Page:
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Thursday, December 8, 2022

Streamlined Security Software Could Mean More Hacks

Streamlined Security Software Could Mean More Hacks Homeland Security TodayThe mass adoption of data encryption software, such as Secure Sockets Layer (SSL)-based programs, has left companies more vulnerable to data breaches as hackers learn to compromise larger systems. According to a Radware study, the number of SSL-based cyberattacks has increased by 50 percent in the last year.

The study, Protecting From a Growing Attack Vector: Encrypted Attack, demonstrates the increased risk of following cybersecurity standards without simultaneously increasing other security software and information technology knowledge. The report states only 31 percent of survey respondents have the ability to defend against an SSL attack, which can expose data from all levels of a company.

Radware is a global leader in application delivery and cybersecurity solutions for software data centers. The study was published in partnership with research from Gartner Inc, an information technology research and advisory company.

SSL is a security technology used to establish an encrypted link between a server and a client, and it is most commonly used for online communications and commerce. SSL technology is used by the top one million websites and has increased by 48 percent over the last two years, according to a Netcraft study.

The increased need to send private information, such as financial or employment data, has created a need for tighter security online. Public initiatives have responded to the increased need for cybersecurity by promoting the large-scale adoption of SSL.

Radware cites the 2015 ProtonMail hacks as an example of the need for heightened security when using encryption software. ProtonMail is a leading provider of encrypted email services, and was pushed offline by hackers in Nov. 2015 and forced to pay a ransom of $6,000 for the system to go back online. ProtonMail later released a statement saying no personal data was exposed.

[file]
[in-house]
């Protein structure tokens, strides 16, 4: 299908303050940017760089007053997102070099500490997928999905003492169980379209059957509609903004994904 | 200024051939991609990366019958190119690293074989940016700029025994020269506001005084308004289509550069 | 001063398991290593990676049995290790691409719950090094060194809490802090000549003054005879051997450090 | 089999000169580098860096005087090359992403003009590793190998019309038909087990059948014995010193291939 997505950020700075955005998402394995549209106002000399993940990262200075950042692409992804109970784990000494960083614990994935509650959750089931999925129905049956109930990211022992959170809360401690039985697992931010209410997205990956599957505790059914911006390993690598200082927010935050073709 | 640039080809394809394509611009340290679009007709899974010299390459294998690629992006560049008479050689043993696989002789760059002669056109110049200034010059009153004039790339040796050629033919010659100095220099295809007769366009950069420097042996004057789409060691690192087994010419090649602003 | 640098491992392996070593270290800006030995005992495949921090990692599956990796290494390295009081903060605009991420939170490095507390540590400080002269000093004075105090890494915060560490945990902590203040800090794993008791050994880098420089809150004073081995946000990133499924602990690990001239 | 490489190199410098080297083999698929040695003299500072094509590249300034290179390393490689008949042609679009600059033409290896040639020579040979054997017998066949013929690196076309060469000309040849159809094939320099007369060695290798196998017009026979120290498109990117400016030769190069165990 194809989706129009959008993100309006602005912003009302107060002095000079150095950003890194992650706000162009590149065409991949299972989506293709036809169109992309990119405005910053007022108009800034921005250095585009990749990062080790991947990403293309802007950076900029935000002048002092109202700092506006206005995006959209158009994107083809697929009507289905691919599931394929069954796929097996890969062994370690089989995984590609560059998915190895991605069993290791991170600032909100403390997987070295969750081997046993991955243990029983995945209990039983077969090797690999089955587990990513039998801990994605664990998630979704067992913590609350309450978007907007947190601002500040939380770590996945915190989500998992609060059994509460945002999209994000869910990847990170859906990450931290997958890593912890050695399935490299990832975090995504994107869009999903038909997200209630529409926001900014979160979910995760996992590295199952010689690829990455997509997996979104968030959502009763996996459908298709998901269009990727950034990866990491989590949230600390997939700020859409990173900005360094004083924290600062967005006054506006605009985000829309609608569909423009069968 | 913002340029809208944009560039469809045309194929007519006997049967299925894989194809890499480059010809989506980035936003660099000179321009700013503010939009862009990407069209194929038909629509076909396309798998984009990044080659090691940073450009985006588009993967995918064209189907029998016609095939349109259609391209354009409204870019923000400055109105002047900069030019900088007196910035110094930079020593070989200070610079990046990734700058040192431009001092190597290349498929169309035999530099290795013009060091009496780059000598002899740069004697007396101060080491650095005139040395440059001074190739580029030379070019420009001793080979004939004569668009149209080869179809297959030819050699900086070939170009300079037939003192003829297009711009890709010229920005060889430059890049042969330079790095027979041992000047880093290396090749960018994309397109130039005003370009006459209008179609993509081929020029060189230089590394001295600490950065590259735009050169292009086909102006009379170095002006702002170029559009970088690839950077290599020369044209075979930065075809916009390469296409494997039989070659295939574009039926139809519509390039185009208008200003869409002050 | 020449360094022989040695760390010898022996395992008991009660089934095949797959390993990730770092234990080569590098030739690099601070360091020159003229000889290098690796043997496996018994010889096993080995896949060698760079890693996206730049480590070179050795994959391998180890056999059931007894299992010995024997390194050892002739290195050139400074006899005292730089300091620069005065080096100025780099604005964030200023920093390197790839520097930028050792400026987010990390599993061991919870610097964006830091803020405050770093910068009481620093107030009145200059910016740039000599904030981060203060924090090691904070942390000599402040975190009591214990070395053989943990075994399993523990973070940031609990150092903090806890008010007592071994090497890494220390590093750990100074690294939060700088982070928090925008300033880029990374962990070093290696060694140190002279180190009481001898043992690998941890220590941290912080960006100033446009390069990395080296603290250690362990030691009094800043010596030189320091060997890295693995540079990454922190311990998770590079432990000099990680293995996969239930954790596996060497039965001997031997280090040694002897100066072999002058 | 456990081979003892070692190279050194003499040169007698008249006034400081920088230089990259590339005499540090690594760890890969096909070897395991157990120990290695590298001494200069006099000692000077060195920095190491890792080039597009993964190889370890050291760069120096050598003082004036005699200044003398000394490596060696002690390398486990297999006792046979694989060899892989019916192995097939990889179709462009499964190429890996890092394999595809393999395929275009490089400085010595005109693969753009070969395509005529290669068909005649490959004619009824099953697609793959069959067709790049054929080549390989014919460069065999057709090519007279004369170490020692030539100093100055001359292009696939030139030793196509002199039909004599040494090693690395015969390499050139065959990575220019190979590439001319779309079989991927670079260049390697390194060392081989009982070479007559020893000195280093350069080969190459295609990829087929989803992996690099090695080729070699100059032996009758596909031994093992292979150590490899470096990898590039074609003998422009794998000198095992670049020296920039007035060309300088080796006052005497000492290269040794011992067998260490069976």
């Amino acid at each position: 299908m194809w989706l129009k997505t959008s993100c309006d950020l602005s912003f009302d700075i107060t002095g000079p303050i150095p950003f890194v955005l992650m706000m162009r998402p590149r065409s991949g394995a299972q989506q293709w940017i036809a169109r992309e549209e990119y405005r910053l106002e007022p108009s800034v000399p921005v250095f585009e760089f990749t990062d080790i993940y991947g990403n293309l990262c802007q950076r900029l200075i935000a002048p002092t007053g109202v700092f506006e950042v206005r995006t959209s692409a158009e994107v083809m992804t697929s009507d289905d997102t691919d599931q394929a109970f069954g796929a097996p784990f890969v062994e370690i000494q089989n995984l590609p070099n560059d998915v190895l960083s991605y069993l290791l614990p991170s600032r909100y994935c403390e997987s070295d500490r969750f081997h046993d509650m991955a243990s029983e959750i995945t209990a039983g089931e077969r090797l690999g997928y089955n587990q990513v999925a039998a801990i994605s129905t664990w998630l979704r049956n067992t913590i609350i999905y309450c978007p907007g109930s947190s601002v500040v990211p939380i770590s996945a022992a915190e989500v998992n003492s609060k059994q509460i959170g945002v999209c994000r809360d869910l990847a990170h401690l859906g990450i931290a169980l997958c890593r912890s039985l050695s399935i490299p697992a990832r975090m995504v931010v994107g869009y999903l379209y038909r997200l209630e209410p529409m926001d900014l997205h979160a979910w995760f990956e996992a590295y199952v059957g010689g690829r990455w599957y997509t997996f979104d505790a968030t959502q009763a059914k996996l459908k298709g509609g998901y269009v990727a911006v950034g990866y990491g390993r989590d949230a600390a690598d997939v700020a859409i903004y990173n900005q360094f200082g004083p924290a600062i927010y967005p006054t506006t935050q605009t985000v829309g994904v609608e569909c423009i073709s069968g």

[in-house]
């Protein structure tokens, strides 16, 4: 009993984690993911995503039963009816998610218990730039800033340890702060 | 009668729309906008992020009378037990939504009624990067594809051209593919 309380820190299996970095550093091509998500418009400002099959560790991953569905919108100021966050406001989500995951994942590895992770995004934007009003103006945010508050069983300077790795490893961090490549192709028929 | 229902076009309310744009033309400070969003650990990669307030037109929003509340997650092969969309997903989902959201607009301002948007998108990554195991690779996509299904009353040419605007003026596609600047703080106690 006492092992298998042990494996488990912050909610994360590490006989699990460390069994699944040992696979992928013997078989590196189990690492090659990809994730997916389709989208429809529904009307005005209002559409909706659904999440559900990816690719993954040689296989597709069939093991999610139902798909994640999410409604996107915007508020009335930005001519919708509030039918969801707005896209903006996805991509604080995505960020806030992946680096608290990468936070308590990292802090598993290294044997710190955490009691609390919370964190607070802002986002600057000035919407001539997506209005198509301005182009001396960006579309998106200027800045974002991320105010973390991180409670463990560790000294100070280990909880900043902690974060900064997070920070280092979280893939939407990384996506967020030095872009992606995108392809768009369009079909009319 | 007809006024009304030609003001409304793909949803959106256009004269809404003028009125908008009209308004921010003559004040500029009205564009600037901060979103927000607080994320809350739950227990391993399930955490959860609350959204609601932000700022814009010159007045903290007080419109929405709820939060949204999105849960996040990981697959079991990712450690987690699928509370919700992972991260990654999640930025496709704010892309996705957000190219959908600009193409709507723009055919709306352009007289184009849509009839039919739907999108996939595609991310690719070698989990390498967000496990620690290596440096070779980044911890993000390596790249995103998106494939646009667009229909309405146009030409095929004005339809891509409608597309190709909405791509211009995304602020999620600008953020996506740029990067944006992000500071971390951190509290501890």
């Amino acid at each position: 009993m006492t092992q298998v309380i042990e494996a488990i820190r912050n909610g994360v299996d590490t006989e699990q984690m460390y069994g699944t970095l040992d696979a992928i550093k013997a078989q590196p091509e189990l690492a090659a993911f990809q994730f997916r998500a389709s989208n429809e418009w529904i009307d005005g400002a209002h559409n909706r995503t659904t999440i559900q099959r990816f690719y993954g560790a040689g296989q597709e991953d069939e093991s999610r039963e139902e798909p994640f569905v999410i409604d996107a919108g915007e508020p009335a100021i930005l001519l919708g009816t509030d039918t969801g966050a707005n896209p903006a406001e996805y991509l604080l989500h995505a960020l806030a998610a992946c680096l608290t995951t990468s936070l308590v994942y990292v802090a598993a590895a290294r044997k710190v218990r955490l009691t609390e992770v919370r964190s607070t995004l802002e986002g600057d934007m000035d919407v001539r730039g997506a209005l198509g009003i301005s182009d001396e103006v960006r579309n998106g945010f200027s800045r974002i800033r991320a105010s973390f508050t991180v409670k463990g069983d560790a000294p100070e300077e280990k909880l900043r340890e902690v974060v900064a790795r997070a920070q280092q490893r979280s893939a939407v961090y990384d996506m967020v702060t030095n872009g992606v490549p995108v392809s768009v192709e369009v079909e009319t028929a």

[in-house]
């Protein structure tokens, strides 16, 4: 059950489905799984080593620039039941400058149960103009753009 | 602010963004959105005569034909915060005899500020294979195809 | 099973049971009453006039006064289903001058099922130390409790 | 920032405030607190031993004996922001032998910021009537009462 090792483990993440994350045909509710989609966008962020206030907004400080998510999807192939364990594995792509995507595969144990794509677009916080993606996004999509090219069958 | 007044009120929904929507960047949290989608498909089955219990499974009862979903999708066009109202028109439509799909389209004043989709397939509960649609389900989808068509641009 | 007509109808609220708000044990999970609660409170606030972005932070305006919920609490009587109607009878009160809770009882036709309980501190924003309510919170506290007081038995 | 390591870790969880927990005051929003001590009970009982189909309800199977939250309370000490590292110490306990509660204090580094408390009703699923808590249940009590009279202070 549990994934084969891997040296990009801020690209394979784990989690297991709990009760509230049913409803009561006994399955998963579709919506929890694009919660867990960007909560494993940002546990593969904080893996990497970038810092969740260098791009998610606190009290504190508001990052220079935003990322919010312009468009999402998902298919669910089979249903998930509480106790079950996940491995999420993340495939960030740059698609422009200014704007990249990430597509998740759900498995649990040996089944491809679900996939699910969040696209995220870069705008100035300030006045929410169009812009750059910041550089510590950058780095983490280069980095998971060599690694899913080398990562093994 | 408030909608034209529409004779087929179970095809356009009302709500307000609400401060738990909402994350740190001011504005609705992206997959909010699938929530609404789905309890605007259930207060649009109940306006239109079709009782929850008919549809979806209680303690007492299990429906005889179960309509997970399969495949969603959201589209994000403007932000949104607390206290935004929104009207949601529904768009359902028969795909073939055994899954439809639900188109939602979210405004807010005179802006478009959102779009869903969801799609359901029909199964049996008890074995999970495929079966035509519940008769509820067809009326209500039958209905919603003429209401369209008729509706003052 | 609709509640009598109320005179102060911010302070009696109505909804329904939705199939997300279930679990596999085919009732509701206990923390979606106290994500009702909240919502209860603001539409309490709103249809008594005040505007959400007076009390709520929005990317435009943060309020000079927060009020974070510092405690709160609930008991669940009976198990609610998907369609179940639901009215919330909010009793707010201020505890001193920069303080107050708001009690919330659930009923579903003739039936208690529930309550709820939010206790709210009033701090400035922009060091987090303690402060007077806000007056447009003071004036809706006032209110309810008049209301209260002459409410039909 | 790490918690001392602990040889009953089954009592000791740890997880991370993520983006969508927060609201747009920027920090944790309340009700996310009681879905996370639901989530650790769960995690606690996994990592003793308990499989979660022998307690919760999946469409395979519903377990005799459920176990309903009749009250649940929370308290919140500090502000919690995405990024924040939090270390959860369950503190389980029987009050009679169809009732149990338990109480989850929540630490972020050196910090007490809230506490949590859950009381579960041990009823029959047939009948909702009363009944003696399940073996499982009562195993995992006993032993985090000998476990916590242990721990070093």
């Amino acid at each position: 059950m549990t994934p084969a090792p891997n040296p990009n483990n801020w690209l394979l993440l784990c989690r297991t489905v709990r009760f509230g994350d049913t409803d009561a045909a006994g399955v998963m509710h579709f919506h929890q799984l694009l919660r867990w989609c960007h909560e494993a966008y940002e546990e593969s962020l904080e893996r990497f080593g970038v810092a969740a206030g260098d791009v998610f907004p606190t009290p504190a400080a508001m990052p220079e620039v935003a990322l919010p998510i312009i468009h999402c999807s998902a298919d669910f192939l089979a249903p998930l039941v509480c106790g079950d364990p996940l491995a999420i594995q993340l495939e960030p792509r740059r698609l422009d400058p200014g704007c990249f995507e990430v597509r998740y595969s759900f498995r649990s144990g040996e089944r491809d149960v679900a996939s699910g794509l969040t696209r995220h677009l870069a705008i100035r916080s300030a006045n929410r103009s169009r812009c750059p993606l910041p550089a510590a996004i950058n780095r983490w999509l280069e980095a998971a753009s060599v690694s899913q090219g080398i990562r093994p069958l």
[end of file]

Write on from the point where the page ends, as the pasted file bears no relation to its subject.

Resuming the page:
Programs such as “Let’s Encrypt,” run by the nonprofit Internet Security Research Group have freely expanded the accessibility of SSL software, encouraging companies to adopt SSL or Transport Layer Security (TLS).

SSL encryption allows information to be confidentially exchanged, but the software leaves endpoints exposed and vulnerable to threats. Gartner recommends companies review existing privacy and network usage policy, enforce sign-in security and evaluate security risks of web traffic.

According to the study TLS is the most common replacement protocol for SSL. TLS offers different protocol and newer generations to SSL. The Payment Card Industry, which includes members such as American Express, Discover Financial Services and Mastercard, recently amended requirements for its companies to adopt TLS before June 2018.

The study also reveals as companies increase encryption technologies, hackers will use similar methods of encryption to bypass online security. Gartner estimates that by 2017 more than half of the network attacks targeting enterprises will use encryption to remain undetected–up from the less than 5 percent today.

Homeland Security Todayhttp://www.hstoday.us
The Government Technology & Services Coalition's Homeland Security Today (HSToday) is the premier news and information resource for the homeland security community, dedicated to elevating the discussions and insights that can support a safe and secure nation. A non-profit magazine and media platform, HSToday provides readers with the whole story, placing facts and comments in context to inform debate and drive realistic solutions to some of the nation’s most vexing security challenges.

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